Reconnect [on Merely A Thought Monday]

“We are healing our souls by reconnecting to our ancestors.” Nainoa Thompson (quote from The Wayfinders by Wade Davis)

There is a house I sometimes visit in dreams. It is a mountain house and, in the dream, it belongs to my Grandma Sue. I’m always comforted when I go there.

I have some of Casey’s tools and some of Bob’s. I think of them every time I use the wrench or the screwdriver. Both were good mechanics, handy, so I imagine their tools imbue me with some of their wisdom when I attempt to fix what’s broken around the house.

I gingerly page through the handmade book where DeMarcus made his notes about color. The pencil marks are fading but his enthusiasm reaches from the page and rejuvenates me. Inspires me.

A few days ago I happened upon my Lost Boy session recordings with Tom. His bass voice reached through my computer, telling me a story I now know so well. It warmed me.

In my studio, on top of DeMarcus’ wooden paint box, is a nutcracker that Grandpa Chan kept by his pool table. It’s the only thing I wanted when he passed. Something he touched. I hold it sometimes when I stare at works-in-progress. I feel him there.

I wear a chain around my left wrist. Kerri wears one, too. It is pull chain. The current version is a replacement of the original that we took from Pa’s workbench. I never met him but I feel connected to him. Kerri tells me stories of her dad. “How do you like them apples?” One of his phrases.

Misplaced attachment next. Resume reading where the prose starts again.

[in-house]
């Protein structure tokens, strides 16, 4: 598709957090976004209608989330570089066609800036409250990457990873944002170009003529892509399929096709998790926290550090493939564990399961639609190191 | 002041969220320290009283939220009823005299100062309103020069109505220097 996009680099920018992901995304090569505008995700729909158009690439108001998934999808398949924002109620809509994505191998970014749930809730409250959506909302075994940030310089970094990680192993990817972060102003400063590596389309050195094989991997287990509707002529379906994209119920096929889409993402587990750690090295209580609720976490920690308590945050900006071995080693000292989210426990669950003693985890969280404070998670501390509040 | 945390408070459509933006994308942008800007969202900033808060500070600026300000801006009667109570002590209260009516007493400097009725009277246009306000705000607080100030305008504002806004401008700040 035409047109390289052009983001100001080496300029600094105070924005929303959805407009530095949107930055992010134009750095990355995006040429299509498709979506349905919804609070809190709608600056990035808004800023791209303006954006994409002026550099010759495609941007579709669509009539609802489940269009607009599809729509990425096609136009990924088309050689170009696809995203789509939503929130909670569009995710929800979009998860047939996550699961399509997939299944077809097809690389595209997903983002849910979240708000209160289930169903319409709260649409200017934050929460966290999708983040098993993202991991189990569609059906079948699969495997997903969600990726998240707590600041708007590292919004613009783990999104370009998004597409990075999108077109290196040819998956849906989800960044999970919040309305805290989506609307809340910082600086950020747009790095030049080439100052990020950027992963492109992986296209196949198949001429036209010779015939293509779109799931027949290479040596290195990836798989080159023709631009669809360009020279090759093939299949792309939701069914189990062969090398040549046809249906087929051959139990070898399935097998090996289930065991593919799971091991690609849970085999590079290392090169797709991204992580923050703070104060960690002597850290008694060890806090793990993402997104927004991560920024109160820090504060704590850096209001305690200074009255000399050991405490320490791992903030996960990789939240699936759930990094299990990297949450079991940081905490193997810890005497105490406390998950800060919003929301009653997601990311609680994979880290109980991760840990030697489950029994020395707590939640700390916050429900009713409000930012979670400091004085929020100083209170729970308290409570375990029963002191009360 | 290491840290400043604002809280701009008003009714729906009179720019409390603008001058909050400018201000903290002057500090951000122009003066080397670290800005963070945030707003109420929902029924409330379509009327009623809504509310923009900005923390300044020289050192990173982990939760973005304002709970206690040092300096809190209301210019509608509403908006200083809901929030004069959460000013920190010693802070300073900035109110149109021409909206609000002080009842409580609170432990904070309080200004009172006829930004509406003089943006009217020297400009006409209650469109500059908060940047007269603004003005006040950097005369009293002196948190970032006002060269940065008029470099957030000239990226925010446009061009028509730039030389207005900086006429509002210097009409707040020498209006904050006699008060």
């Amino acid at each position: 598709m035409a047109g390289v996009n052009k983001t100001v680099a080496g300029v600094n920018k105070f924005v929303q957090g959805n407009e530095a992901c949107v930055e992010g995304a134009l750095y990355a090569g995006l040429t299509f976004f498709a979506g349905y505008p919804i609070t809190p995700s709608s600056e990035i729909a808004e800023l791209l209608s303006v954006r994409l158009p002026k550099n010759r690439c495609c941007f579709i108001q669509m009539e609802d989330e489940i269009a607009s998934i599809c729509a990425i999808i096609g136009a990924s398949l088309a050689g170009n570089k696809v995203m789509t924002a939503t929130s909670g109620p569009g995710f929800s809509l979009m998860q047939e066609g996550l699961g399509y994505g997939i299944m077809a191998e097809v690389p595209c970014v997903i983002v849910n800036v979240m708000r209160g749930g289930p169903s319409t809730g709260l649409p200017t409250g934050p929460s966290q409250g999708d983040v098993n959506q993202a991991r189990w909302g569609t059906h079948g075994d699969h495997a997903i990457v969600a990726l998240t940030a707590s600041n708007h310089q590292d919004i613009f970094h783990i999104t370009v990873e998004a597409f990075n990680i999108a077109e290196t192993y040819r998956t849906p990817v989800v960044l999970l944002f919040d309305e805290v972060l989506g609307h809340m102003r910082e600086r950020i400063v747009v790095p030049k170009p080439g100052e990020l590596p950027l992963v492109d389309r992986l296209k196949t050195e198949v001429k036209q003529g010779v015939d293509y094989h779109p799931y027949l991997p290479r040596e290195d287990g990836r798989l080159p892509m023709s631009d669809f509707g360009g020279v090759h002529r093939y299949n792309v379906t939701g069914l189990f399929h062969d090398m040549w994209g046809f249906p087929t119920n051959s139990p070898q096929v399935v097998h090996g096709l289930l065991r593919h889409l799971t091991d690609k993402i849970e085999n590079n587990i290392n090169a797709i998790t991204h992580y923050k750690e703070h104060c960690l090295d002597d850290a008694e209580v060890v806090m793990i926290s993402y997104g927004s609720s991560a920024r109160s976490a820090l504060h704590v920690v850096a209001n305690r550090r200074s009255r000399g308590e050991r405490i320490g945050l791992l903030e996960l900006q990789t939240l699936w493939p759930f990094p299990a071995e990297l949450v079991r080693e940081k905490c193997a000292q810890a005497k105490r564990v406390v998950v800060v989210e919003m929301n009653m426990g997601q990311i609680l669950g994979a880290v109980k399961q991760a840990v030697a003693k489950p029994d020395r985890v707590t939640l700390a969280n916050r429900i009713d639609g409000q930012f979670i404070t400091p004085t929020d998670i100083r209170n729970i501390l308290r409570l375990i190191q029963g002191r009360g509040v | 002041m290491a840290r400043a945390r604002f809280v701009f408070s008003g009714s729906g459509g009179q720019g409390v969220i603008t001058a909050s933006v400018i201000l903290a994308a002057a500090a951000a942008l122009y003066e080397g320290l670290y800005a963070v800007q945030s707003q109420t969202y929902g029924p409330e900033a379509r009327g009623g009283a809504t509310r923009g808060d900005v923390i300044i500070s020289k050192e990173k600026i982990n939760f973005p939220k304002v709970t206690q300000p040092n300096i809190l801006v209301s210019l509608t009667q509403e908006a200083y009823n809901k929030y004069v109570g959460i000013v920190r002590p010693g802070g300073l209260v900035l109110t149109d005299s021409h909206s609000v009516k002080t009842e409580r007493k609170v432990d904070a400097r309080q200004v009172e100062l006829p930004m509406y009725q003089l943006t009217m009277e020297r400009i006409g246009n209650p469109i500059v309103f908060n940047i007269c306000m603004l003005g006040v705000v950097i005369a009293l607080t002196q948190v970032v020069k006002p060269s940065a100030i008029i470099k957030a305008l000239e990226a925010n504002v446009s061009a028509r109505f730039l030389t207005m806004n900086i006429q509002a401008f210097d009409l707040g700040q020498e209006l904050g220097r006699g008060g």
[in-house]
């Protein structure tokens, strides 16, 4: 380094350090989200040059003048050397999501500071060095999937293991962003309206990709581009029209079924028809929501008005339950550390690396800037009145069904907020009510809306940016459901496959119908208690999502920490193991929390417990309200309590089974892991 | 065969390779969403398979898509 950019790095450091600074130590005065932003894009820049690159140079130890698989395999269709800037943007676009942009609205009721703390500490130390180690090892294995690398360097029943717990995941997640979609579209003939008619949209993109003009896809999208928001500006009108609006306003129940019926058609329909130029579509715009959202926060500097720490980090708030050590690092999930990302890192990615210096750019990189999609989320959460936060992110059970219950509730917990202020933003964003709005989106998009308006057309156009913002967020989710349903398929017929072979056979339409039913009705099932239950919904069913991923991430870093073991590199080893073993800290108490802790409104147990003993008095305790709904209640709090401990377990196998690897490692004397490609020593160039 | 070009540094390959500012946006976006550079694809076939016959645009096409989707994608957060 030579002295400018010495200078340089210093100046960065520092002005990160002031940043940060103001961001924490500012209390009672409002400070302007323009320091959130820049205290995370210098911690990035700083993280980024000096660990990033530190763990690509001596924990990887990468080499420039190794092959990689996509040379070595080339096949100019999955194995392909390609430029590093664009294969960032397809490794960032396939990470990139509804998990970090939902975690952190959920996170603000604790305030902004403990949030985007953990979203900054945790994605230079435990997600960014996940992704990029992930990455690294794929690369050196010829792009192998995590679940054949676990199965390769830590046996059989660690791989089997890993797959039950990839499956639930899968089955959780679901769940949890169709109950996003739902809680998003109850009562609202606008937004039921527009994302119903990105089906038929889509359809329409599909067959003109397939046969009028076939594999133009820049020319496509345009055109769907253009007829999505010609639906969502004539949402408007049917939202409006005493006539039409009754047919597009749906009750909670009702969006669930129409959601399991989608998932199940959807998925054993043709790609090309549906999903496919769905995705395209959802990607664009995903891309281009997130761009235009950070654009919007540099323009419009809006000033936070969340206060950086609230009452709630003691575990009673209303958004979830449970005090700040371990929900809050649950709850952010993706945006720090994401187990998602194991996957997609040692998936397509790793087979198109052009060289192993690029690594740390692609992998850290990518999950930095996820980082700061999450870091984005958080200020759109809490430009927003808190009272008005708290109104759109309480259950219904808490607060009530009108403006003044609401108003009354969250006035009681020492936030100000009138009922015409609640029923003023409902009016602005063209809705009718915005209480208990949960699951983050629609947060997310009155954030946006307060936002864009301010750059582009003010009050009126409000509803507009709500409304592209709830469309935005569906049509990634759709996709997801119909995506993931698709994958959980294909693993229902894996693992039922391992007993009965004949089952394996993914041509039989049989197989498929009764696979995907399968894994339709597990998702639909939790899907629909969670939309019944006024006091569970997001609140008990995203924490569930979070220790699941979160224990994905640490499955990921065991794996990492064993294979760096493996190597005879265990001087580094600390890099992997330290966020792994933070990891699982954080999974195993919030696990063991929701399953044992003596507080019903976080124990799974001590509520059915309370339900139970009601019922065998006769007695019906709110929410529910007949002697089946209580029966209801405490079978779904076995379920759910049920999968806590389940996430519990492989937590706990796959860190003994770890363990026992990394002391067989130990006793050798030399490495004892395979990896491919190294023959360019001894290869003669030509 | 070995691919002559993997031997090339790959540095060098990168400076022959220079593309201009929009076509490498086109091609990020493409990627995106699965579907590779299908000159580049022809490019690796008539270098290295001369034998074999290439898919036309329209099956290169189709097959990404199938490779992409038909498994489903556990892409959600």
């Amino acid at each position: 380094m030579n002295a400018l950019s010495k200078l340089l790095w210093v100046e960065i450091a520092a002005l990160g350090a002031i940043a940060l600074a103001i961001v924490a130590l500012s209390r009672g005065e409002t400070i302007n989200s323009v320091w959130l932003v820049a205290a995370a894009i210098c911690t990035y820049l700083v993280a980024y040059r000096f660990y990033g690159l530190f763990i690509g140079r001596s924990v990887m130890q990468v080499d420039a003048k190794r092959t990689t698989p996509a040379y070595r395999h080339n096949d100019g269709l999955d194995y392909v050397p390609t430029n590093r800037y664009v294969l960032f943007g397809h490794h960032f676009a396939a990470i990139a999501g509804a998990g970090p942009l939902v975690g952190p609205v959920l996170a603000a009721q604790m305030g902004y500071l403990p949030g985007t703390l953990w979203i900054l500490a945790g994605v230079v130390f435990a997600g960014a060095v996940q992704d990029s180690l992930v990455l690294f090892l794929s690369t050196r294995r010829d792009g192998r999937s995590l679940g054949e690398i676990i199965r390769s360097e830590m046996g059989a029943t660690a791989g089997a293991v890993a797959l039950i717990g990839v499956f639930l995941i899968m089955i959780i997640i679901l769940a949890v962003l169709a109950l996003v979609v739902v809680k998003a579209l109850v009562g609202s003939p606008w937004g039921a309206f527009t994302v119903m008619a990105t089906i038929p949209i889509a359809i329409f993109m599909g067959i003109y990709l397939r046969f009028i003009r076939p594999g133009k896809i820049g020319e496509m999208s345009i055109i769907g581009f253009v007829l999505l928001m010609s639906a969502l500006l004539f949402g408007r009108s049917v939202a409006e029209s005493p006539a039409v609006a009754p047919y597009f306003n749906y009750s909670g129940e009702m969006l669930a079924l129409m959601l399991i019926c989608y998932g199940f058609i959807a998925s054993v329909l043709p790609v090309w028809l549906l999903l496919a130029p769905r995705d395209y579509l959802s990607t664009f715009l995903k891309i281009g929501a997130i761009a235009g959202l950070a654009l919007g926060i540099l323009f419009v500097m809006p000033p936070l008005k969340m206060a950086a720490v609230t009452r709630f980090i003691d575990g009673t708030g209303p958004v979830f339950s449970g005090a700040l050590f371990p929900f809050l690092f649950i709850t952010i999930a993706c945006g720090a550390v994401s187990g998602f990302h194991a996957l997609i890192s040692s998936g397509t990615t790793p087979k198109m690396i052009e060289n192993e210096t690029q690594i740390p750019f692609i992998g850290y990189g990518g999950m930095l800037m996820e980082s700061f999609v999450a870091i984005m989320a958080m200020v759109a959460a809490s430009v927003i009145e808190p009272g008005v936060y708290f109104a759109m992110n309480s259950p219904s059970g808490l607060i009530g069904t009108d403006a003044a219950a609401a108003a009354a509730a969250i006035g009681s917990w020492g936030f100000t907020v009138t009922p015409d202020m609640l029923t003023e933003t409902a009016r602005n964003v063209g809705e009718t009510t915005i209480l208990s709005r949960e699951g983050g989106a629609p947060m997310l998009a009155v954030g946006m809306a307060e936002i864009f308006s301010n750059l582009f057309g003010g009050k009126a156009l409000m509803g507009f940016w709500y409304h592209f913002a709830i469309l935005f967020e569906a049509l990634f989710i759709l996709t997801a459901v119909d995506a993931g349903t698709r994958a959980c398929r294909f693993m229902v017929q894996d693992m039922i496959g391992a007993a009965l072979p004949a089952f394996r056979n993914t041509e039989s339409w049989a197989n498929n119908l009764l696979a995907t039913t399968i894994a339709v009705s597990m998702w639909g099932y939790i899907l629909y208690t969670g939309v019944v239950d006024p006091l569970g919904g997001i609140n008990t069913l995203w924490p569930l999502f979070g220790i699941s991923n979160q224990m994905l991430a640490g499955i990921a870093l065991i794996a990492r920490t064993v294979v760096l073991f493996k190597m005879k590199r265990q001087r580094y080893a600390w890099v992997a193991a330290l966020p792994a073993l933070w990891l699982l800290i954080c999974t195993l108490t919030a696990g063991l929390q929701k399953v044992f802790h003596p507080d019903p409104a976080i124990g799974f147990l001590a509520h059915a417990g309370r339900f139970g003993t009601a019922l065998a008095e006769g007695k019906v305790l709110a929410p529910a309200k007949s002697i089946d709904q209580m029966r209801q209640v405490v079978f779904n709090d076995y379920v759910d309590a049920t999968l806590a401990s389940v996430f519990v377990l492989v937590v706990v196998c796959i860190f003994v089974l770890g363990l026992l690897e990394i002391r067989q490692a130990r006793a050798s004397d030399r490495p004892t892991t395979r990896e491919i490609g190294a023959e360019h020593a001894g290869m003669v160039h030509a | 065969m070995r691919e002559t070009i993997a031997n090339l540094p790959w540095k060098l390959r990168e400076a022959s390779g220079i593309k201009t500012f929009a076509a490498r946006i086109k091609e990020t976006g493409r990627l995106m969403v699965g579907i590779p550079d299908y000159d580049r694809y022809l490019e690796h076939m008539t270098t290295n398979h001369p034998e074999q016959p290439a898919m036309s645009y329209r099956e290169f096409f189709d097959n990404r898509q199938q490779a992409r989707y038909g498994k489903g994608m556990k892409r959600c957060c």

I imagine he and my dad are on the other side of the veil drinking scotch together. That drink warms me, too.

read Kerri’s blogpost about THEM APPLES

Walk With Me

Tom and me a long time ago.

Tom and me a long time ago.

Sometimes it is the smallest thing that smacks you.

Recently I reread one of my favorite books, A Prayer For Owen Meany by John Irving. In the book, the narrator of the story suffers a loss. He tells us that we lose people in pieces, not all at once. During holidays, birth dates, passing a favorite place, and the loss happens all over again, again and again.

Today I was editing The Lost Boy script. Originally, the script was a transcript from interviews with Tom intended for Tom to perform. It was filled with quotation marks – he quoted lots of people. His story is populated with some fantastic characters. After his death I rewrote the play for two actors so that I might tell the story but I didn’t clean up the punctuation. I translated the transcription. I shaped scenes within the stories he told. As I worked on the edits today, I was suddenly struck dumb by the quotation marks. They were Tom’s. They were his exact quotes; they were no longer appropriate to the rewrites. As I erased the quotations I lost him all over again. Each erasure took a little bit more of him away.

And…it’s a paradox. The erasure also brought him closer to me. Tom used to say that the stories of his kin where more than just stories, they were alive. He could not walk the ranch land without his ancestors walking with him. He told me that he knew who he was because he knew who they were. As I removed the quotes from the script the stories were no longer Tom’s, they became mine to tell. His story and mine became one, single tale. I realized that I cannot tell this story without Tom telling it with me. Like him, I know who I am because I know who he was. I couldn’t ask for better company to walk this story with me.

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